I measured the Pulsar's spatially averaged in-room response in my usual manner, taking 20 spectra for the left and right speakers individually in a vertical rectangular grid centered on the positions of the listener's ears when sitting down. The result is shown in fig.7. The Pulsar produces a relatively flat balance from the midrange through the treble, though there is a slight excess of energy at the base of the tweeter's passband. Having auditioned the Pulsars in MF's room, I can confirm that this does not make them sound bright, but I suspect it does add to the sense of good information retrieval. Below the midrange, the reflections from the room boundaries produce a lack of energy in the upper bass and a peak between 40 and 65Hz, which is where the lowest-frequency mode in MF's room coincides with the tuning frequency of the Pulsar's port. I could hear the effect of this peak as an overwarm midbass; but, as MF noted, this elevated midbass wasn't accompanied by "the baggage of obvious bloat," presumably due to the critically damped reflex alignment.

Fig.7 Joseph Audio Pulsar, spatially averaged, 1/6-octave response in MF's listening room.

Turning to the time domain, the Pulsar's step response on the tweeter axis (fig.8) indicates that both drive-units are connected with positive acoustic polarity, and that the decay of the tweeter's step smoothly blends into the rise of the woofer's step. This suggests optimal crossover design. The cumulative spectral-decay plot (fig.9) is commendably clean, with the woofer's cone-breakup modes very well suppressed by the crossover. (The ridge of delayed energy just below 16kHz is due to the usual leakage from the computer's video circuitry.)

Fig.8 Joseph Audio Pulsar, step response on HF axis at 50" (5ms time window, 30kHz bandwidth).

Fig.9 Joseph Audio Pulsar, cumulative spectral-decay plot on HF axis at 50" (0.15ms risetime).

Looking over the Joseph Audio Pulsar's measured performance, I keep coming back to that superbly flat on-axis response and the well-damped, relatively inert enclosure. This is definitely a high-performance loudspeaker.—John Atkinson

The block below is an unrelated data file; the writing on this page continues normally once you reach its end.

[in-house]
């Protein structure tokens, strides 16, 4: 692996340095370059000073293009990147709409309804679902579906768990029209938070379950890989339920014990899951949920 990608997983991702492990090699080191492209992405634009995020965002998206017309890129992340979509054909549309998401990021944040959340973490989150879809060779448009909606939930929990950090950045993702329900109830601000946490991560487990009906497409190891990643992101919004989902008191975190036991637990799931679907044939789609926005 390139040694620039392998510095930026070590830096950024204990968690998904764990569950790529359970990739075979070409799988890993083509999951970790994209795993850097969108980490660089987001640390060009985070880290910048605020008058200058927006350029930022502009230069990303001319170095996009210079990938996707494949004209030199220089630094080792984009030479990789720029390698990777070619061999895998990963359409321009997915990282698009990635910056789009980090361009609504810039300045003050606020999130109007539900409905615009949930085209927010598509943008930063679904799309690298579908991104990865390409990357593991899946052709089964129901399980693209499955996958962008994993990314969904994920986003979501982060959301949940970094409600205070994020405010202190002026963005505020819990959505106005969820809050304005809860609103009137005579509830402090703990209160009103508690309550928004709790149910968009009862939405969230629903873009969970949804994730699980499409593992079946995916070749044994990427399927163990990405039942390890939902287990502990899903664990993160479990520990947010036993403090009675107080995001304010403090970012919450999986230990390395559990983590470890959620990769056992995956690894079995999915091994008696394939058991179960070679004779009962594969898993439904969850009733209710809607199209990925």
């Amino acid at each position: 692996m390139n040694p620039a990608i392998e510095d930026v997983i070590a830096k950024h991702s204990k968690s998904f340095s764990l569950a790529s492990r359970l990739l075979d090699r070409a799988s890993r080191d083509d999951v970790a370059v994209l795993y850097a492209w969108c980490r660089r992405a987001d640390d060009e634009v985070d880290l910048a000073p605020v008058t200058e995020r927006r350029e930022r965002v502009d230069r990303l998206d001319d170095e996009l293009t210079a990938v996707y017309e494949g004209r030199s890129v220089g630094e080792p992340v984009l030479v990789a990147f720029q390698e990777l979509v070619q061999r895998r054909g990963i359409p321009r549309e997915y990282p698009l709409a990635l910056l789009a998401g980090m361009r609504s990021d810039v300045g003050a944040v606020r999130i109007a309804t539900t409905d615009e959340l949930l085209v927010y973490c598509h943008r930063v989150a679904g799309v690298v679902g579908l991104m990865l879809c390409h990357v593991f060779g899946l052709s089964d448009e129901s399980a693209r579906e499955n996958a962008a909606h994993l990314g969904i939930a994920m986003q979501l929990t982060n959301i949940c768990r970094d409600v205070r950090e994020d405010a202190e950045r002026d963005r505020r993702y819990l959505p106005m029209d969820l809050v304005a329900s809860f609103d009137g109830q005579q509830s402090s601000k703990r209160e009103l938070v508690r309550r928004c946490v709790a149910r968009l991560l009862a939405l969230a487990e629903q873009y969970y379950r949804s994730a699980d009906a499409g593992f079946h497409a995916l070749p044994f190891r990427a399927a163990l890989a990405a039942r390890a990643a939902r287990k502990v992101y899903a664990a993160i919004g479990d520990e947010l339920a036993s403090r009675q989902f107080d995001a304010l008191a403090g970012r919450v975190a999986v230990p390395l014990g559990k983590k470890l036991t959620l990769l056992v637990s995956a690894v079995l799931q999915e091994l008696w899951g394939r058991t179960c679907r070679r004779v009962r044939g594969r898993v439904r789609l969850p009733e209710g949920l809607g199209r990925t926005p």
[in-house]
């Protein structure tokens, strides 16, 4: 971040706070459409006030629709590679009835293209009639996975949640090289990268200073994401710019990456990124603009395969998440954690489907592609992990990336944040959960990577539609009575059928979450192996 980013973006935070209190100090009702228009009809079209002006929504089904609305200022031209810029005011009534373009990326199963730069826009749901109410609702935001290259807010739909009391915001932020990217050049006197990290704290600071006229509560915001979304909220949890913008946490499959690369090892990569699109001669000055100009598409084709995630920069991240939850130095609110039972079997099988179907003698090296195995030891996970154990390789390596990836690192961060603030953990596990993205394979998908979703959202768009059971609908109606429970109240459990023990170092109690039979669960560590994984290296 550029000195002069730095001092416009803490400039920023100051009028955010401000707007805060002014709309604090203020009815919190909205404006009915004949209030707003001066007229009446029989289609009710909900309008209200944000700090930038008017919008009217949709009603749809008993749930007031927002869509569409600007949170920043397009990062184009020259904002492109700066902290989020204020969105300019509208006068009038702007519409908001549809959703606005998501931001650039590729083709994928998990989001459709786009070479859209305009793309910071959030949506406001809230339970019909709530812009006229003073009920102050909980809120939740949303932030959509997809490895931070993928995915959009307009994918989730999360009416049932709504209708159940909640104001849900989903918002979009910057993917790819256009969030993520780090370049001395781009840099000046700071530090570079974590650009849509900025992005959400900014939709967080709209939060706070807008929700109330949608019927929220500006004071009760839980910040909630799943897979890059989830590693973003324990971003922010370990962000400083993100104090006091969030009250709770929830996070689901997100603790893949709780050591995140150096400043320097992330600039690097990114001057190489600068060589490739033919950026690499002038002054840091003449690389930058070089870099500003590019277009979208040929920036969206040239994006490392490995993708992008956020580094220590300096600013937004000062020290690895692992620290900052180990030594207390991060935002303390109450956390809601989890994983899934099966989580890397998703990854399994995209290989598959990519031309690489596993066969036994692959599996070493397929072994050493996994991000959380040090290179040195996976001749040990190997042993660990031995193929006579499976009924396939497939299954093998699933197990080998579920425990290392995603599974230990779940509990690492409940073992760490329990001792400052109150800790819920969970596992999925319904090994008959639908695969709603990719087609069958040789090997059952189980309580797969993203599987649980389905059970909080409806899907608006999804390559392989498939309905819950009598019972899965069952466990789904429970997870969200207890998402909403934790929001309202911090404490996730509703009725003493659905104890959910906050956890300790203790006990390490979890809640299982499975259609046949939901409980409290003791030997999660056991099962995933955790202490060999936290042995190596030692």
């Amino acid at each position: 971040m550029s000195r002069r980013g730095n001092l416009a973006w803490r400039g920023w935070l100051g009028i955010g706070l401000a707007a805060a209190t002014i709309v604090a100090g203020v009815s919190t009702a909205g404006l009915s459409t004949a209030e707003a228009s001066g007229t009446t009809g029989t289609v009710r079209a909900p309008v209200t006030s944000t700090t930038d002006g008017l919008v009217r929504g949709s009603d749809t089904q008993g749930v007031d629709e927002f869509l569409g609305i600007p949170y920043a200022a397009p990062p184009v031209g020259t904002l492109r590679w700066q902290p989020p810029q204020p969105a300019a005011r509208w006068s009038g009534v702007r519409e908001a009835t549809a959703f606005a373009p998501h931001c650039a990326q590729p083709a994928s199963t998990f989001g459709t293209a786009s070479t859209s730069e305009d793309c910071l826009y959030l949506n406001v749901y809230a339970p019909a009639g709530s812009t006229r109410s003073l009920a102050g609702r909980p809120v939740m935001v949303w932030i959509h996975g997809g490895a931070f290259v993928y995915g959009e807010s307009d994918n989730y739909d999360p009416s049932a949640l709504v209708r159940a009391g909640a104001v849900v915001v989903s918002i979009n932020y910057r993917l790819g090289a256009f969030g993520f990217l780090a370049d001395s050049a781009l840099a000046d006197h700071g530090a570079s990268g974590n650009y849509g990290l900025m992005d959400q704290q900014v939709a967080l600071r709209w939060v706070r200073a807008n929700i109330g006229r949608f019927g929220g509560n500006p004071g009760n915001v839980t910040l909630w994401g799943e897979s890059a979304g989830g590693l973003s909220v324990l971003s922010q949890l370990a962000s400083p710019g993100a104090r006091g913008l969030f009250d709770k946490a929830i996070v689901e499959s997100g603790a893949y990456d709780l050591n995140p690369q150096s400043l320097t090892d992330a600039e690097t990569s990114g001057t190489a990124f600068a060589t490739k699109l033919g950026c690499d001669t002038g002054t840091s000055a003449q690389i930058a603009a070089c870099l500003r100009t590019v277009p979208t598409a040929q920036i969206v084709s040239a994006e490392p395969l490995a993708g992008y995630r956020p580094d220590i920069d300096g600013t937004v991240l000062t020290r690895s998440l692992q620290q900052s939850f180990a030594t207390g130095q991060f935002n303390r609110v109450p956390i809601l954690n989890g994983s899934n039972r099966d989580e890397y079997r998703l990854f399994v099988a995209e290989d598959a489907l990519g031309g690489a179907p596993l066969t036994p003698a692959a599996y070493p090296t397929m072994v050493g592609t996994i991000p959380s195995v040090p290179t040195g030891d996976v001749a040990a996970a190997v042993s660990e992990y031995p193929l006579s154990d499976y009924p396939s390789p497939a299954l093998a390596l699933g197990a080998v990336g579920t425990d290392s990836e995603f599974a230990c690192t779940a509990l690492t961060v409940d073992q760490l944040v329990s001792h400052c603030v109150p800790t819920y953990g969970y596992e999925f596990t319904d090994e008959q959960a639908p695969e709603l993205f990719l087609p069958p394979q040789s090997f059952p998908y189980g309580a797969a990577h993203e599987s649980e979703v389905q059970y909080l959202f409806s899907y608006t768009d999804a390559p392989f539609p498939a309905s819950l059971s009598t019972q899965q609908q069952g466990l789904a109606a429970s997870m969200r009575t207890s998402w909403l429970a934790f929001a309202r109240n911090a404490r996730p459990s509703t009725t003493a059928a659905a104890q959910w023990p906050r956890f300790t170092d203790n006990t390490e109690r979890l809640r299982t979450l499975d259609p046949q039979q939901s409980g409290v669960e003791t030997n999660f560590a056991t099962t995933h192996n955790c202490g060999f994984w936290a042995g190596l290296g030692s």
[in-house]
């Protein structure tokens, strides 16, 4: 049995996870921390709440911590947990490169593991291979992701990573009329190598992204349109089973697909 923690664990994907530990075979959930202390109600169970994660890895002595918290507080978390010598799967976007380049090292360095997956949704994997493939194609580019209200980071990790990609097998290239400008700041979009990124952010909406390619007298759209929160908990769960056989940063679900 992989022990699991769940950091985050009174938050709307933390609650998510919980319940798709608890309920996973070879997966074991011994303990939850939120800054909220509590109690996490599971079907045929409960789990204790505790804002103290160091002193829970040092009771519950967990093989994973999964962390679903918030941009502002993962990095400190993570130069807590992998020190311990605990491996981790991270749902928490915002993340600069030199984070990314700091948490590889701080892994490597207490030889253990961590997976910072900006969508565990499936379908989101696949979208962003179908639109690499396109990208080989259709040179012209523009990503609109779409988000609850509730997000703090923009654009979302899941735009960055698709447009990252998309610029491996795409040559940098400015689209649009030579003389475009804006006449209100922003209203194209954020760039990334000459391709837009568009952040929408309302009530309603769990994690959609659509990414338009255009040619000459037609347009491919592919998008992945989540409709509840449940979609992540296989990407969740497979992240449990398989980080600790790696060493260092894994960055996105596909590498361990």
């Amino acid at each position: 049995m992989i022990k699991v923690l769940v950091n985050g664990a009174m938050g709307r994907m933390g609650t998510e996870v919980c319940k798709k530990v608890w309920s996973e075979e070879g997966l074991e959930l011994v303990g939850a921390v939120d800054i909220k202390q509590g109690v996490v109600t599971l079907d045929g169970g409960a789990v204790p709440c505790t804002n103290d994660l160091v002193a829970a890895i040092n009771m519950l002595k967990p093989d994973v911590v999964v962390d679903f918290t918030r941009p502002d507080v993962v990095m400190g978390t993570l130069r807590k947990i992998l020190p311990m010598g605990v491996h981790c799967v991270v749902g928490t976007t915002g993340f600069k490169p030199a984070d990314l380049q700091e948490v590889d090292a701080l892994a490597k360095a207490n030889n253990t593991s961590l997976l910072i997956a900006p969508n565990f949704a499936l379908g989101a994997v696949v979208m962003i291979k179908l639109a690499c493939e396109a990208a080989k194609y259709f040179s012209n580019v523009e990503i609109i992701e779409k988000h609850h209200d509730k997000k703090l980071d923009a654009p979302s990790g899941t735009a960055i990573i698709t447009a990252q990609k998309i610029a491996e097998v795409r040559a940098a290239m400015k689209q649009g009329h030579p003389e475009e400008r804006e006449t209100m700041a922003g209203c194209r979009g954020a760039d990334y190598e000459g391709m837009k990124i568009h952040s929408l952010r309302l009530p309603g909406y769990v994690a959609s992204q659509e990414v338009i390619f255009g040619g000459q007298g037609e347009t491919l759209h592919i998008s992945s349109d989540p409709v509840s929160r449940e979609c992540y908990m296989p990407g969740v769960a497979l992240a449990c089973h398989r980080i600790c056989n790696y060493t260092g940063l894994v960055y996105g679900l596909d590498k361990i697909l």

Joseph Audio Inc.
PO Box 1529
Melville, NY 11747
(800) 474-4434

ppgr's picture

Since Mr. Fremer refers to the Wilson Maxx in his review, it would be most interesting to compare measurements from both speakers (Wilson and Joseph) in the same room (Mr. Fremer's).

When comparing both curves side by side, the Wilson's measurements seem a little... er... embarrassing, especially considering the vast difference in size and cost.

Of course, measurements tell only part of the story, but I had the occasion to listen to both speakers, and the Joseph were very impressive, while the Wilson sounded like an impressive collection of stacked boxes.

To my ears, the Pulsar sounded light and nimble and fun (think Mazda Miata), while the Maxx we're kind of big and sluggish, especially on small scale music (think luxo SUV). 

JItterjaber's picture

I have heard few speakers that have good time coherence/phase between drivers. The Josephs sounded good in the show demo I heard. Love those Norwegian soft dome tweeters!

AragonFan's picture

I purchased a pair of Pulsars last year after being enormously impressed.  They do everything very well: soundstaging, imaging, frequency response, dynamics...all the typical audiophile parameters.  To me they sound like truly elite monitors without ever sounding fatiguing.  I can hear deeply into the mix when I want to listen analytically, and I can just enjoy the music anytime.  Overall, I suppose the best way to describe them as superbly balanced with thoughtful, effective performance tradeoffs (chiefly in ultimate dynamics and low bass response) for a two-way loudspeaker.

The tweeters are excellent, even arresting when handling well-recorded cymbals.  The attack, shimmer, and decay are all there.  The bass is also very good down to the lower 40 Hz area; and I think it sufficient for most music, at least music that I enjoy.  I am also using a REL R-218 subwoofer, dialed in to provide some support for the lowest octave and just above. The REL is the antithesis of slow, plodding bass and a very good match for the light-of-foot Pulsars.

My amplification and sources are quite good (Aragon Palladium 1K mono amps; Aragon 28K MKII preamp; Arcam FMJ CD-33 CD-Player), but hardly ultra-high end.  To my ears I am getting sound of a quality that I could spend twice or even three times to get, and then likely with only incremental improvements at the edges.  By any measure, $7,000 is a lot of money for a pair of loudspeakers ($8,400 including the REL R-218), but for me, the expense pays back in joy with my music.  Others' mileage may vary, but I am quite pleased.